63% of payments-related businesses dissatisfied with speed of cross border payments
April 5, 2016: Saxo Payments, the global transactions services provider launched a white paper revealing the results of exclusive research into the cross border payments industry. Those surveyed included issuers, acquirers and PSPs as well as merchants, for a rounded view of the market, covering issues such as speed of money transfer, fees for international payments, and FX rates.
The survey reveals that of these businesses, 63% are not satisfied with how long international transfers take to arrive in the recipient’s account, and just 38% believe they get a competitive FX rate for cross border payments with their current provider. However, a third of respondents haven’t even looked around at other options – with lack of time for research given as the most common reason.
Anders la Cour, Chief Executive Officer of Saxo Payments, explains why the company carried out the research: “With international trade increasing rapidly, payments processes need to keep up to ensure they do not hold businesses back from their full potential. Traditional cross border bank transfers are no longer the only solution, but we wanted to know if companies are aware of the alternatives or simply sleepwalking through the process, paying high fees for poor foreign exchange rates and slow transfers.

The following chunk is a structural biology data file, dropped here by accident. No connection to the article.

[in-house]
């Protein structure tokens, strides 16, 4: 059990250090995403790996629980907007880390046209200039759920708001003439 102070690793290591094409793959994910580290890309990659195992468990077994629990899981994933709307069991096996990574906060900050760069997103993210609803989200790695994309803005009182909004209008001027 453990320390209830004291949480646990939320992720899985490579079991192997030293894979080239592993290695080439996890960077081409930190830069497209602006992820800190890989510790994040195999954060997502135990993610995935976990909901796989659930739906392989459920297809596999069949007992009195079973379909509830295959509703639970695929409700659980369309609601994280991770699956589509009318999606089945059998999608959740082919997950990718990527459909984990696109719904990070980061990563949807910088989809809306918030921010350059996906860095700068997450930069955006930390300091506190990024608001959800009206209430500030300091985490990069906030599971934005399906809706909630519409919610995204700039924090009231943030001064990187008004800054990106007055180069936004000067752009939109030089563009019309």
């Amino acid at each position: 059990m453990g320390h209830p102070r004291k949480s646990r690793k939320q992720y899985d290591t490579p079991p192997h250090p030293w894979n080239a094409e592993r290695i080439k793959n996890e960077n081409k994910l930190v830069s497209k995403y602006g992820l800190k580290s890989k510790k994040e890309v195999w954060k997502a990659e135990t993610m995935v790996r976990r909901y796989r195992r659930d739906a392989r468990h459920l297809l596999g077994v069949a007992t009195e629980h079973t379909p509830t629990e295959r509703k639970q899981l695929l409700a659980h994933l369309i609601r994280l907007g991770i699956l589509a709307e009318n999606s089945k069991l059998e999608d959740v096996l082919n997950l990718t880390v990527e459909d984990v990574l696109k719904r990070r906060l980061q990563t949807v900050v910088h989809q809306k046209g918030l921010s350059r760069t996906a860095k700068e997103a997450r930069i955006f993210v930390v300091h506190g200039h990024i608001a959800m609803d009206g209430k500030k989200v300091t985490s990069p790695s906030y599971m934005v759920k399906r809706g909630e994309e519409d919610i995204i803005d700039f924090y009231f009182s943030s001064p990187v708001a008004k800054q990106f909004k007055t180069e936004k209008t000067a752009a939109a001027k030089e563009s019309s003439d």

“Our exclusive research reveals that companies are too embroiled in day to day tasks, providing customers with a good service. This is making it hard for them to see – or make the time to find out about – the bigger picture, to realise they could get a better payments service. This could be a mistake for many businesses, as there are big savings to be made by switching provider, or indeed using a number of suppliers to provide the best possible solution to meet the individual requirements of the company.”
Encouragingly, the survey shows that businesses would be willing to switch provider if they could see the benefits. Around 79.4% stated that if they found a solution which cost less, they would change payment provider, and 63% said a service providing faster transactions would push them to make the move.
Anders la Cour continues, “The most exciting part, for us, is the high proportion of respondents who recognise the opportunities of newer and lesser-known providers, and would be willing to employ one if it meant a better and cheaper service. Again, the reason they have not yet made that move is the lack of time to research alternatives, rather than a lack of alternatives. Just 27% were even aware of any new entrants in the market, showing just how time-poor businesses are when it comes to researching the payments process options.
“It is time for businesses to reassess their priorities, to see just how much they could benefit from streamlining their payments process to ensure it performs better for them. Predictions show that global trade flows could reach up to $85 trillion by 2025, tripling the current scale. With this in mind, the 3% fee many businesses are paying for international transfers could equate to $2.55 trillion in profit wasted by companies around the world – not a figure many can afford to ignore.”